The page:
These two collections of essays examine the rift between the United States and its European allies, caused by the new foreign policy of the Bush administration and the war in Iraq. The Levy, Pensky, and Torpey collection begins with the 2003 "manifesto" of Jurgen Habermas and Jacques Derrida and gathers short pieces published in European newspapers (with the bizarre exception of French ones). The collection edited by Lindberg is a set of longer pieces, comments on or responses to Robert Kagan's famous essay on power and weakness -- on Martian (that is, martial) America and Venusian Europe.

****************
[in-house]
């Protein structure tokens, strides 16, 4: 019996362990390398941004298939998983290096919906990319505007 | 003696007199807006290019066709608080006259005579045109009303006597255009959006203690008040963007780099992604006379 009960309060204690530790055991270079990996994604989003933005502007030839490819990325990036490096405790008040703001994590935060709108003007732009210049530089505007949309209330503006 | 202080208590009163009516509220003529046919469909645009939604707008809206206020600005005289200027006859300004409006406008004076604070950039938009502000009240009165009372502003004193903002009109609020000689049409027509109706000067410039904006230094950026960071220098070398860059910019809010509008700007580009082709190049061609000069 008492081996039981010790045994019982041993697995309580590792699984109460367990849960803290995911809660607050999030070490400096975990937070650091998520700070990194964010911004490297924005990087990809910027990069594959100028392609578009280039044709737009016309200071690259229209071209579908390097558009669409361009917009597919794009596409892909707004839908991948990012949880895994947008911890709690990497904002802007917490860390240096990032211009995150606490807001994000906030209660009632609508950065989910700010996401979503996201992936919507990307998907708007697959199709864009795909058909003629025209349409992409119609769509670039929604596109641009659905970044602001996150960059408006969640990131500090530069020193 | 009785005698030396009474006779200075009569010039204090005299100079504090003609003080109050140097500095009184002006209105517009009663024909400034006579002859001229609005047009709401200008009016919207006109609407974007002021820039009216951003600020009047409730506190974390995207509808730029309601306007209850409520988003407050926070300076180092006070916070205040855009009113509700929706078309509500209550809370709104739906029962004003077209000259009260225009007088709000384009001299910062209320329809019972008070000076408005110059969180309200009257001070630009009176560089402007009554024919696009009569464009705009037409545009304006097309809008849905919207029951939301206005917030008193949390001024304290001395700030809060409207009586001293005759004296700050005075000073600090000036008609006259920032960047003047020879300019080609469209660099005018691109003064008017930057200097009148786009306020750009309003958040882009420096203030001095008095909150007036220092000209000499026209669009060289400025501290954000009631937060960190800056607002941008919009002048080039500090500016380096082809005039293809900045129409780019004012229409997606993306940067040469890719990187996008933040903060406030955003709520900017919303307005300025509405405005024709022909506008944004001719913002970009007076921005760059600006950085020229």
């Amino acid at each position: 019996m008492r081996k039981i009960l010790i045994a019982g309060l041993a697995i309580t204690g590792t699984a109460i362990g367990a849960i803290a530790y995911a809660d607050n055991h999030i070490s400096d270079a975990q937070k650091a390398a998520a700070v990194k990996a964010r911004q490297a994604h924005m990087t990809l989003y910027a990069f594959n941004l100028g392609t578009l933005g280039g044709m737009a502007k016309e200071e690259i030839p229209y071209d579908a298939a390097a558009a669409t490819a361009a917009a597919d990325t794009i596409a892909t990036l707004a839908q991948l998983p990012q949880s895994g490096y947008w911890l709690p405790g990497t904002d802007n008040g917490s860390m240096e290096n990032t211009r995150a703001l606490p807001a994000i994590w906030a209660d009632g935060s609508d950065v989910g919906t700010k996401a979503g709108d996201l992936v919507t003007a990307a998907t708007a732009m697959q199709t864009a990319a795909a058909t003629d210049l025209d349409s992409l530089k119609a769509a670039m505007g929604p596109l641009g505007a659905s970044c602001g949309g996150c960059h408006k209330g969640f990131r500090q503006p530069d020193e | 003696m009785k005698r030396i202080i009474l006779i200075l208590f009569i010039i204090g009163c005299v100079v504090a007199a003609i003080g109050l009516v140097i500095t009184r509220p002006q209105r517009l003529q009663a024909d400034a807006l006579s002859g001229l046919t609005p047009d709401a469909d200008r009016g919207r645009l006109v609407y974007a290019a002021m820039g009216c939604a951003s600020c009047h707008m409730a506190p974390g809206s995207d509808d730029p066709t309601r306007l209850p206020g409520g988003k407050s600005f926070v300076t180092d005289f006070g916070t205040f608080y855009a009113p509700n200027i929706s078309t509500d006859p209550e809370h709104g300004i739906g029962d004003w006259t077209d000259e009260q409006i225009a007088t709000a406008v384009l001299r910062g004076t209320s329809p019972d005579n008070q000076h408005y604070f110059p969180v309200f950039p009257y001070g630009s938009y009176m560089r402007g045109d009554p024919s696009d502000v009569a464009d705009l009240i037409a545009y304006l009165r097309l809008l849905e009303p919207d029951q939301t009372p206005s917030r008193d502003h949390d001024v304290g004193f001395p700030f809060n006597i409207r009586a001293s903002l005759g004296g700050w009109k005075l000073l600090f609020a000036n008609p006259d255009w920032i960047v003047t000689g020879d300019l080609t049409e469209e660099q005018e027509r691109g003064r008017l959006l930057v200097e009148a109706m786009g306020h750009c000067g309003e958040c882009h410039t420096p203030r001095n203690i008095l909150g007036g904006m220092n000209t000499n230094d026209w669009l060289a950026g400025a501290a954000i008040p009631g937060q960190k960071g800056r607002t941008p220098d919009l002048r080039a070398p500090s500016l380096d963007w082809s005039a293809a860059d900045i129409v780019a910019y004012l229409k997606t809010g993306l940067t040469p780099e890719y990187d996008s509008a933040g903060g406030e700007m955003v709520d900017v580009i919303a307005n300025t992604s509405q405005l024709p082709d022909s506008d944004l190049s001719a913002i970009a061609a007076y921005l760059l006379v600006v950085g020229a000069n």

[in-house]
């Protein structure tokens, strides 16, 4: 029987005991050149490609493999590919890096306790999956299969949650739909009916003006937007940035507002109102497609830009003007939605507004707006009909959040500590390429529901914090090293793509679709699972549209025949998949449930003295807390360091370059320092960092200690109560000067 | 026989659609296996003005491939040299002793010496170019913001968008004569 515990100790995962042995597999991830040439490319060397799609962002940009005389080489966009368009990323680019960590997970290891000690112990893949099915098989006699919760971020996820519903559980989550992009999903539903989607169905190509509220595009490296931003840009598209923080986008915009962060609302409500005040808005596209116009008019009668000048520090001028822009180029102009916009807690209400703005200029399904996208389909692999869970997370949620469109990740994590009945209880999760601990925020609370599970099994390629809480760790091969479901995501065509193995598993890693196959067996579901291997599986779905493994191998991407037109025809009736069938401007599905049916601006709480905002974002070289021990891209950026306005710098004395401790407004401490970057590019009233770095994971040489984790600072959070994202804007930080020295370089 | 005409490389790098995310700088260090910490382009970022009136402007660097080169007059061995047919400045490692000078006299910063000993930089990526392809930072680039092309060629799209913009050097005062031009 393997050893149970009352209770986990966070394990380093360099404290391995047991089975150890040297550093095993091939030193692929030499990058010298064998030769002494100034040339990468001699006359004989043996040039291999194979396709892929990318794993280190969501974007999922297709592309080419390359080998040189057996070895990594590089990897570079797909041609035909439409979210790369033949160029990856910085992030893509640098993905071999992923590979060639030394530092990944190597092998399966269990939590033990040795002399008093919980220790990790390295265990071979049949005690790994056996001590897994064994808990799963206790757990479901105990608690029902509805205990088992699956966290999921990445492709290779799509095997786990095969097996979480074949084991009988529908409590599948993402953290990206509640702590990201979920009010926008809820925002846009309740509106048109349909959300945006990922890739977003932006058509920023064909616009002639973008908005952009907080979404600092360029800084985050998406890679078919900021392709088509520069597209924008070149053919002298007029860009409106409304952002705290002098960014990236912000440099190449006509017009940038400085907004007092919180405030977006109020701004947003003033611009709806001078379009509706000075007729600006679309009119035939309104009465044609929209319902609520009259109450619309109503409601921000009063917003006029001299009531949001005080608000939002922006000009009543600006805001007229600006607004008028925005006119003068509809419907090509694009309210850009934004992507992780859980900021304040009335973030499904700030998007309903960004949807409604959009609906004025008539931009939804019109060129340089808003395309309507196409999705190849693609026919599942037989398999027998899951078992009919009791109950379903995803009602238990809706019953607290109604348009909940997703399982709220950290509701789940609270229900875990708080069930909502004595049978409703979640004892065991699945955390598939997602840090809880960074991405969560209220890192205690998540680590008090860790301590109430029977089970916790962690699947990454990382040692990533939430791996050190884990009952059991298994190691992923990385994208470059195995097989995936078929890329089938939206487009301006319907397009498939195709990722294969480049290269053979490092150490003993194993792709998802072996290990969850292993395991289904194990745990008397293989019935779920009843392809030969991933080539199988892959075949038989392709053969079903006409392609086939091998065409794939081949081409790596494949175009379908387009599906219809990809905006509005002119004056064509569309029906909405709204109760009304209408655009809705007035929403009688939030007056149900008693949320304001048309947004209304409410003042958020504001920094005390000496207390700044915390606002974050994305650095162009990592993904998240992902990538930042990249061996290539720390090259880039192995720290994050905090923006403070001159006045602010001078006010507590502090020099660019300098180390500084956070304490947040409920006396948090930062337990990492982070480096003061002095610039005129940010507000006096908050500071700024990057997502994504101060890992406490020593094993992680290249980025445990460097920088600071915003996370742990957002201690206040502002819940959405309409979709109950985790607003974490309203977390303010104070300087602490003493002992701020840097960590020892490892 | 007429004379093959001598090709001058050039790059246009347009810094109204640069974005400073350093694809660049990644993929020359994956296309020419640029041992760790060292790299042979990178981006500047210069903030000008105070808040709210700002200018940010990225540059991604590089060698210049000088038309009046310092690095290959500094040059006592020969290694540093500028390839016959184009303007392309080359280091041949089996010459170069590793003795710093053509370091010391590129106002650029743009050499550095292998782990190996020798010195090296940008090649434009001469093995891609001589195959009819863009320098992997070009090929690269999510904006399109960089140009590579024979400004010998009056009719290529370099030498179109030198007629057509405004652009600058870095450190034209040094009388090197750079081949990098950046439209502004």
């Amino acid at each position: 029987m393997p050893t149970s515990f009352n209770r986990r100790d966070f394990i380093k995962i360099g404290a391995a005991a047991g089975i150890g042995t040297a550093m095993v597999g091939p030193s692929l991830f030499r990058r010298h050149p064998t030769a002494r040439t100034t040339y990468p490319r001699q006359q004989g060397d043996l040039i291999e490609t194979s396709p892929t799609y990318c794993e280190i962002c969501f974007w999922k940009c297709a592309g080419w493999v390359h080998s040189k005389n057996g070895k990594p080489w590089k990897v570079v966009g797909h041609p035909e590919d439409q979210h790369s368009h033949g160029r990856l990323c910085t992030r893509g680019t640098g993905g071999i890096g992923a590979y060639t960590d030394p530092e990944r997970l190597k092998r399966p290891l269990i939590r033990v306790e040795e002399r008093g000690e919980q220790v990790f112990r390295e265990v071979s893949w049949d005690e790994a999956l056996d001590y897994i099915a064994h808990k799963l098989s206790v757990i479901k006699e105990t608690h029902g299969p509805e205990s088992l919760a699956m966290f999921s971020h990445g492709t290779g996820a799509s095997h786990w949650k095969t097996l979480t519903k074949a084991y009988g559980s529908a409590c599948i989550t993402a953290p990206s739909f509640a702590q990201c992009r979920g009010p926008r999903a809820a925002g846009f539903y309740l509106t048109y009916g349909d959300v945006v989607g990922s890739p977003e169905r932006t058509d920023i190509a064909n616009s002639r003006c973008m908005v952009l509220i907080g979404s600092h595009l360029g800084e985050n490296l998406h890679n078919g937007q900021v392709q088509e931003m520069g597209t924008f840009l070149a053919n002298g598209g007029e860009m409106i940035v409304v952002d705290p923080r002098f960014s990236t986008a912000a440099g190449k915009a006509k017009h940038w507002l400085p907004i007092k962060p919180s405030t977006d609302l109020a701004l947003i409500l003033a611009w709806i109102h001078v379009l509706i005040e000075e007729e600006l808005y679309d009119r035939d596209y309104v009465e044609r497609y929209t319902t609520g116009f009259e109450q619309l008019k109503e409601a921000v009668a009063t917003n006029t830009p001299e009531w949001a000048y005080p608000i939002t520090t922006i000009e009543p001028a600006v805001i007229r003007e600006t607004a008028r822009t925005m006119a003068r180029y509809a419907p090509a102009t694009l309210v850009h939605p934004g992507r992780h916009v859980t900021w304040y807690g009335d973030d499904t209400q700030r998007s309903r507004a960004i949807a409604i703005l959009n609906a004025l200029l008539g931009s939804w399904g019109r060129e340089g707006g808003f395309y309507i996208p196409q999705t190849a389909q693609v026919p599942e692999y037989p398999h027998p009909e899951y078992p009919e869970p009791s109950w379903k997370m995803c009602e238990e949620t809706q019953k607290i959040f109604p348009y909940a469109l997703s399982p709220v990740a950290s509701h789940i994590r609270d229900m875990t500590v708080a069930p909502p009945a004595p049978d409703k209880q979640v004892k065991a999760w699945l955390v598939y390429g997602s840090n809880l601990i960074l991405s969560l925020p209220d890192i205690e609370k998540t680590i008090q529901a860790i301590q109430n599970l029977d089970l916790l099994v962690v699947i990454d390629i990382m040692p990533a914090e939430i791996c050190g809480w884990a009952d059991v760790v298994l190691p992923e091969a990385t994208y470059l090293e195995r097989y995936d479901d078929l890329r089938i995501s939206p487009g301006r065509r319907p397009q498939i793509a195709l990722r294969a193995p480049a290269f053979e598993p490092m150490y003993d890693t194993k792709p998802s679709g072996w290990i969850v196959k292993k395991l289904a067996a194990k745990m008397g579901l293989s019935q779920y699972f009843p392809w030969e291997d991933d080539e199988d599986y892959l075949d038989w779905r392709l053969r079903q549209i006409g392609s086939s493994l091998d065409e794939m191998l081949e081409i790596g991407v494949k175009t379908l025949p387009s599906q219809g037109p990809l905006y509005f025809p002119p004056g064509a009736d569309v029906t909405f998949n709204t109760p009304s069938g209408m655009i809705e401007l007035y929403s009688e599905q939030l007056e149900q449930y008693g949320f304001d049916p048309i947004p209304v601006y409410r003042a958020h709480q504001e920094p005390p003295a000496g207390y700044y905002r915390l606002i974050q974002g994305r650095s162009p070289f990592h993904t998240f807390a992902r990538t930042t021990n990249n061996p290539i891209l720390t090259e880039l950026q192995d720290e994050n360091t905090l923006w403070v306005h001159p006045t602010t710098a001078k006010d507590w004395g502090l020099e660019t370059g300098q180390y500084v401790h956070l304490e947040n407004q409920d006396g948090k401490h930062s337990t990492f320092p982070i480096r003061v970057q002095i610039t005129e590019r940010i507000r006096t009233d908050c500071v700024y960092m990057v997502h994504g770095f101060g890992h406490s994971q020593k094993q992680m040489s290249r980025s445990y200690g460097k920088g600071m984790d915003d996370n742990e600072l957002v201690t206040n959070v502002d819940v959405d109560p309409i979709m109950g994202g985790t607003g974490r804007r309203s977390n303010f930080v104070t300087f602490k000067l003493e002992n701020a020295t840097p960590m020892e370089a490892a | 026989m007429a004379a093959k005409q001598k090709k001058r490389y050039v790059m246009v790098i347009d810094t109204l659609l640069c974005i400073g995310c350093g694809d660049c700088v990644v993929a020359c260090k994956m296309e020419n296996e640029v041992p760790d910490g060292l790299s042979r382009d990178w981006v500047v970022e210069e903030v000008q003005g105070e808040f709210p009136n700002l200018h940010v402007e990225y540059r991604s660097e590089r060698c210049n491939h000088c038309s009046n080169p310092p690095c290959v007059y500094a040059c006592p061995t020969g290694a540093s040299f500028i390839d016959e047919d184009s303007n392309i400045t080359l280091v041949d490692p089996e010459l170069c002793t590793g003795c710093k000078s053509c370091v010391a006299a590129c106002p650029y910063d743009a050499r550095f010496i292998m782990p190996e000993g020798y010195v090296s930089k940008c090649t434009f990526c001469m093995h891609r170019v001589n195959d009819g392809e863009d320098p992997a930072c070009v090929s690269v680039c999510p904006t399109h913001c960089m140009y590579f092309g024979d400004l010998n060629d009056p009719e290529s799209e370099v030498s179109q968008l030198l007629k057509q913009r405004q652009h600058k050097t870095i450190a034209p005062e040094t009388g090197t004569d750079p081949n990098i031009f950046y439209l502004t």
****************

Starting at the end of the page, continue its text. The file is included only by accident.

Two or three years after these pieces were written, most do not seem as impressive as they may have when they first came out. On the European side, the clash between Washington and "old Europe" has not become a permanent cleavage, and the Europeans have spent far more time trying to rearrange their own house than denouncing their ally. The responses to Habermas and Derrida show a very broad range of reactions, misgivings, worries, and hesitations and convey a strong sense of collective impotence. The longer pieces in the Lindberg volume have the merit of showing that Kant was not as unrealistic as Kagan suggested and that the two sides of the Atlantic will continue to need each other. In the house of transatlantic relations, there was a genuinely damaging fire, but there was even more smoke and more coughing than actual burns.
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